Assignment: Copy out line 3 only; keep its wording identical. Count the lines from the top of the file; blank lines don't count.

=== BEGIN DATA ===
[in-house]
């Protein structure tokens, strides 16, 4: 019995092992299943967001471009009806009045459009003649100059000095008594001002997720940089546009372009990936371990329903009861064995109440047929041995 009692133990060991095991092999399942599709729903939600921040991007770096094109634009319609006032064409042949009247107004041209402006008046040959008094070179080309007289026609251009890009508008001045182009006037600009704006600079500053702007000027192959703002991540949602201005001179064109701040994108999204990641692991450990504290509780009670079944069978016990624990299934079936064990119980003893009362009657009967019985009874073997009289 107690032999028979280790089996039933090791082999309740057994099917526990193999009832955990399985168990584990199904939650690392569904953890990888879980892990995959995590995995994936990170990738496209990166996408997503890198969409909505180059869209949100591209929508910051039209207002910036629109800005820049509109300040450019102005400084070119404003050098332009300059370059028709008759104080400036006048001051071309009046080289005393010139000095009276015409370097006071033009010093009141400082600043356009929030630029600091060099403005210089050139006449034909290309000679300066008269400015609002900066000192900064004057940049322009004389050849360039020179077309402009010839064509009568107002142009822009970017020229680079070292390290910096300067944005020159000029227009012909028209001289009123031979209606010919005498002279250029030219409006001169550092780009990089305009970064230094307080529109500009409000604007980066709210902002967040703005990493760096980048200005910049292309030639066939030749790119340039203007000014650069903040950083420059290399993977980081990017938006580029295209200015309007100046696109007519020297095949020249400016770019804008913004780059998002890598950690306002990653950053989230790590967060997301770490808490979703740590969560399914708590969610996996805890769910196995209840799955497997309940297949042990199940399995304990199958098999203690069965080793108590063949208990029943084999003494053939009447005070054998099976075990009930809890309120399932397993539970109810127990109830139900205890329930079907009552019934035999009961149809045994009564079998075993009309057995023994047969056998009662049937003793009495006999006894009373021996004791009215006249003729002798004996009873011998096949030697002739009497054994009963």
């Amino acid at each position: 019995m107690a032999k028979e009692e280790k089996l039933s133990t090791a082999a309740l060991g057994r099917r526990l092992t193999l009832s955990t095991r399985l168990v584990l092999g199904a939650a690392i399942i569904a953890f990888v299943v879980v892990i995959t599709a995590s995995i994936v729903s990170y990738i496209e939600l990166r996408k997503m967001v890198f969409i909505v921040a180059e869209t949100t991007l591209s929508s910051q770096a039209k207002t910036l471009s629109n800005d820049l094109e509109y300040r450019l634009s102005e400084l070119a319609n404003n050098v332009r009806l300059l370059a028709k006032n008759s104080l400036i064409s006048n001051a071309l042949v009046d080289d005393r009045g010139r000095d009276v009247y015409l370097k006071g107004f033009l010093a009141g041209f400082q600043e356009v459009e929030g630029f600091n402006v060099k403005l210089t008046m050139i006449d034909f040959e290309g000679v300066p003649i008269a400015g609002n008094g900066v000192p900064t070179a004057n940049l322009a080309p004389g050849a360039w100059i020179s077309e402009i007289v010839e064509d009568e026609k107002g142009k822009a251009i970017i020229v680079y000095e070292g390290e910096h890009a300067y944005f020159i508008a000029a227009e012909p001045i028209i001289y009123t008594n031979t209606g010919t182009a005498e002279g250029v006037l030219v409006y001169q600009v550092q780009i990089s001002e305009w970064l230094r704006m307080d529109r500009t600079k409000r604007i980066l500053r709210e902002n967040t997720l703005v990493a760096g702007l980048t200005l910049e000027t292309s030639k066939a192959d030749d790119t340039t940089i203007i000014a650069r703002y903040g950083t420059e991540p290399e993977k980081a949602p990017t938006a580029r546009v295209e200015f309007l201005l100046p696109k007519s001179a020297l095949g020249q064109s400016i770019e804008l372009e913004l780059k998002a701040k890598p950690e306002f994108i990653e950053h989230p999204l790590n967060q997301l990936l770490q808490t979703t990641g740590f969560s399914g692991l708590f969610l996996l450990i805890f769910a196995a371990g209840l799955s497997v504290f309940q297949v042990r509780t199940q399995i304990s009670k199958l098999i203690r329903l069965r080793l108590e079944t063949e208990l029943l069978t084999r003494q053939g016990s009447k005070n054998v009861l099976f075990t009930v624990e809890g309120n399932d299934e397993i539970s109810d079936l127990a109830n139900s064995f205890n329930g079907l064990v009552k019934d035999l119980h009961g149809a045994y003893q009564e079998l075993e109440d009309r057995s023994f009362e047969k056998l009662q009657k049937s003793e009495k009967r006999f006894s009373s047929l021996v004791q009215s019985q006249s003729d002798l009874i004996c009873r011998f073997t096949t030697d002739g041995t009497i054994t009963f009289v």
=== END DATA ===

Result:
């Amino acid at each position: 019995m107690a032999k028979e009692e280790k089996l039933s133990t090791a082999a309740l060991g057994r099917r526990l092992t193999l009832s955990t095991r399985l168990v584990l092999g199904a939650a690392i399942i569904a953890f990888v299943v879980v892990i995959t599709a995590s995995i994936v729903s990170y990738i496209e939600l990166r996408k997503m967001v890198f969409i909505v921040a180059e869209t949100t991007l591209s929508s910051q770096a039209k207002t910036l471009s629109n800005d820049l094109e509109y300040r450019l634009s102005e400084l070119a319609n404003n050098v332009r009806l300059l370059a028709k006032n008759s104080l400036i064409s006048n001051a071309l042949v009046d080289d005393r009045g010139r000095d009276v009247y015409l370097k006071g107004f033009l010093a009141g041209f400082q600043e356009v459009e929030g630029f600091n402006v060099k403005l210089t008046m050139i006449d034909f040959e290309g000679v300066p003649i008269a400015g609002n008094g900066v000192p900064t070179a004057n940049l322009a080309p004389g050849a360039w100059i020179s077309e402009i007289v010839e064509d009568e026609k107002g142009k822009a251009i970017i020229v680079y000095e070292g390290e910096h890009a300067y944005f020159i508008a000029a227009e012909p001045i028209i001289y009123t008594n031979t209606g010919t182009a005498e002279g250029v006037l030219v409006y001169q600009v550092q780009i990089s001002e305009w970064l230094r704006m307080d529109r500009t600079k409000r604007i980066l500053r709210e902002n967040t997720l703005v990493a760096g702007l980048t200005l910049e000027t292309s030639k066939a192959d030749d790119t340039t940089i203007i000014a650069r703002y903040g950083t420059e991540p290399e993977k980081a949602p990017t938006a580029r546009v295209e200015f309007l201005l100046p696109k007519s001179a020297l095949g020249q064109s400016i770019e804008l372009e913004l780059k998002a701040k890598p950690e306002f994108i990653e950053h989230p999204l790590n967060q997301l990936l770490q808490t979703t990641g740590f969560s399914g692991l708590f969610l996996l450990i805890f769910a196995a371990g209840l799955s497997v504290f309940q297949v042990r509780t199940q399995i304990s009670k199958l098999i203690r329903l069965r080793l108590e079944t063949e208990l029943l069978t084999r003494q053939g016990s009447k005070n054998v009861l099976f075990t009930v624990e809890g309120n399932d299934e397993i539970s109810d079936l127990a109830n139900s064995f205890n329930g079907l064990v009552k019934d035999l119980h009961g149809a045994y003893q009564e079998l075993e109440d009309r057995s023994f009362e047969k056998l009662q009657k049937s003793e009495k009967r006999f006894s009373s047929l021996v004791q009215s019985q006249s003729d002798l009874i004996c009873r011998f073997t096949t030697d002739g041995t009497i054994t009963f009289v």